Sorry folks for the hiatus. Been a hectic beginning to the New Year but not entirely unproductive. Towards the ending of last year, an announcement was made that the company I work for has been sold to a company in India. This has caused me to reflect a little on life, evaluate my future, and come to terms with the fact that I have made the transition to my middle aged years. Most of this will be fodder for another blog. In the interim, I spent a little bit of time working on my turnings.
Last year, I have been fortunate enough to develop a good friendship with fellow LJ Mike Wurm (aka JockMike2) who took me under his wing and introduced me to some of the basics of hollow form turning. Over the course of half a year, I was able to get the gist of basic forms. I did nothing elaborate, most of my work consisted of attempts to define structure and shape in my vessels so that a bowl looked like a bowl, a cup a cup, and so on and so forth. I was fortunate enough to acquire two new turning tools during the last few months of the year which allows me to expand the potential for this year.
One of the tools that is often reached for in Mike’s shop, especially during the “school of woodturning” sessions that Rick (Rustic) and I were privileged to have with Mike, is a large round nose gouge that had enough heft to take heavy cuts and at the same time was able to leave a finished surface. Mike had a round nose head without a handle and he was kind enough to turn a handle, mount the gouge, and give it to me as a gift to help with my turning. I have been gaining some experience on the grinder and on the Work Sharp 3000 and so I was able to regrind the chisel to a longer angle, more of a fingernail profile and it has become my number one tool of choice for the lathe. I affectionately call it the Wurmenator (no dirty jokes please) and the profile allows me to round blocks and natural pieces rather quickly without leaving the gouge marks that a roughing gouge tends to leave. Since the piece is sheared as I round, the surface is smoother and requires less time with the skew and scraper to work out any of the marks. It is also good at beginning the hollow on larger vessels or refining shapes using both delicate and aggressive cuts without much vibration. Here is the tool, along with a Sorby spindle chisel which is another recent acquisition.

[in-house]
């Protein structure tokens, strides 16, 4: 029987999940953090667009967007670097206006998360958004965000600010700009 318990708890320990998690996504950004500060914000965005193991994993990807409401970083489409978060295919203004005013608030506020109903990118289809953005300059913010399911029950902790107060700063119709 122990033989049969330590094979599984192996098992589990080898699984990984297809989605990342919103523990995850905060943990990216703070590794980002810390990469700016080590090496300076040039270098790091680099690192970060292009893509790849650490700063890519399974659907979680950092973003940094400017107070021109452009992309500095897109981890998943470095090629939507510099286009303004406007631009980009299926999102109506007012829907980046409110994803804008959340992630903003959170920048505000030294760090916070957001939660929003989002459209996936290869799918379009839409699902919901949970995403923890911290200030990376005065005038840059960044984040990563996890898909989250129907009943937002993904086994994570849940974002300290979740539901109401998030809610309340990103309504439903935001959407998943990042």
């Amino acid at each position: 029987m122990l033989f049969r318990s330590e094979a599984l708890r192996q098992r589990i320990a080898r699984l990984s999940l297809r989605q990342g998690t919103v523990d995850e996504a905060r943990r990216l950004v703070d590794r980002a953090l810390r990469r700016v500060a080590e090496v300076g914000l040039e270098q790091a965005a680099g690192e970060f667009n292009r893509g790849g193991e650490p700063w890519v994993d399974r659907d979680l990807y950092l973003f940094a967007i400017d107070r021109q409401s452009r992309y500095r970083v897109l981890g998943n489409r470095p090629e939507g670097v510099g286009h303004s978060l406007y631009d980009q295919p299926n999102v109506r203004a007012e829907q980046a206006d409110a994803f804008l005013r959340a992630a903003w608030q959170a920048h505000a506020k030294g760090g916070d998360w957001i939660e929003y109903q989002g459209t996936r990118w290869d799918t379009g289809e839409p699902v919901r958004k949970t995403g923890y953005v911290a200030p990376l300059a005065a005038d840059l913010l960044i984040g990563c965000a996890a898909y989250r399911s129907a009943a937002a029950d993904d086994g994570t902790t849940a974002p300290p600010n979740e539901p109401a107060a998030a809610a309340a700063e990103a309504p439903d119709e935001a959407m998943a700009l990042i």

Mike has also gifted me with some Black Walnut and Osage Orange pieces he acquired from Raven’s Farm, a saw mill located not too far from our residences. I am currently working on an urn with the Osage Orange. Those astute in the usual positioning of turnings will note that I have the top of the piece mounted on the headstock, where typically the tail end of a piece would go. While working the piece, I decided I liked the grain better in its current shape and will be making a switch on the mount soon. Here is the piece in its rough form.
The Black Walnut I am using to try to bring out more detail in a turning. This requires more concentration on control. The spindle gouge is useful for creating beads and more decorative details, which is what I am attempting to become more accomplished with this year. I am a lover of history and also of symbolism in many cultures. What I want to create is something that gives the feeling of age and depth that we often feel when we see a hand made piece from an era that existed long ago. I am still very much in the experimental stage and we will see what comes to the surface.
I have lurked much in the background, made a few sparse comments. Hopefully my involvement will increase again as things become more settled in my mind. Love to you all and keep the shavings coming.
-- There is little that is simple when it comes to making a simple box.